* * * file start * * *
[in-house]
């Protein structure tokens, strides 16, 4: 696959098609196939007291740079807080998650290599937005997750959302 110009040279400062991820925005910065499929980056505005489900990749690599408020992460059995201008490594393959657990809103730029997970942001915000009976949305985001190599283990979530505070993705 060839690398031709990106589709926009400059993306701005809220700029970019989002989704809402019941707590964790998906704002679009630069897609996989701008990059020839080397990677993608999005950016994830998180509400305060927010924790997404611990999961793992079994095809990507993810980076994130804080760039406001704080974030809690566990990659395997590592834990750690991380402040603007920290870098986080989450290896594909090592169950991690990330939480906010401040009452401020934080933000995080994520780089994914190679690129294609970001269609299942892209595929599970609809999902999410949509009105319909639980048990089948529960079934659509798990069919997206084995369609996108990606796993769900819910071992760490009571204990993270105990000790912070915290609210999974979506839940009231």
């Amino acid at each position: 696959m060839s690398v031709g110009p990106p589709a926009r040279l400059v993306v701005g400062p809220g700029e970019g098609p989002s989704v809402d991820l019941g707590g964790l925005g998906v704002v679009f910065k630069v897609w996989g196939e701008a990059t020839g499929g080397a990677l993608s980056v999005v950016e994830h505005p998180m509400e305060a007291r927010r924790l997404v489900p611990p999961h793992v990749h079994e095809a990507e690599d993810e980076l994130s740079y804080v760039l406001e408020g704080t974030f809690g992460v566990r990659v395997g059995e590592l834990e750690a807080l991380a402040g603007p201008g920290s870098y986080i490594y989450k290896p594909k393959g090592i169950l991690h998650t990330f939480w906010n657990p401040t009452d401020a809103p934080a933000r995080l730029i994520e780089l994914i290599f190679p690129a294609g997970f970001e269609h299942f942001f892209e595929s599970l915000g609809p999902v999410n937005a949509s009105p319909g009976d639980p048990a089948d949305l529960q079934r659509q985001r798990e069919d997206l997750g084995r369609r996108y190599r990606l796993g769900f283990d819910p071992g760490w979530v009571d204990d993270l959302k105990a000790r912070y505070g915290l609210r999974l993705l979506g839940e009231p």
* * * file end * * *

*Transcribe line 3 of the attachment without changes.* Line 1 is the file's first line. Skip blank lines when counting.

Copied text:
């Amino acid at each position: 696959m060839s690398v031709g110009p990106p589709a926009r040279l400059v993306v701005g400062p809220g700029e970019g098609p989002s989704v809402d991820l019941g707590g964790l925005g998906v704002v679009f910065k630069v897609w996989g196939e701008a990059t020839g499929g080397a990677l993608s980056v999005v950016e994830h505005p998180m509400e305060a007291r927010r924790l997404v489900p611990p999961h793992v990749h079994e095809a990507e690599d993810e980076l994130s740079y804080v760039l406001e408020g704080t974030f809690g992460v566990r990659v395997g059995e590592l834990e750690a807080l991380a402040g603007p201008g920290s870098y986080i490594y989450k290896p594909k393959g090592i169950l991690h998650t990330f939480w906010n657990p401040t009452d401020a809103p934080a933000r995080l730029i994520e780089l994914i290599f190679p690129a294609g997970f970001e269609h299942f942001f892209e595929s599970l915000g609809p999902v999410n937005a949509s009105p319909g009976d639980p048990a089948d949305l529960q079934r659509q985001r798990e069919d997206l997750g084995r369609r996108y190599r990606l796993g769900f283990d819910p071992g760490w979530v009571d204990d993270l959302k105990a000790r912070y505070g915290l609210r999974l993705l979506g839940e009231p």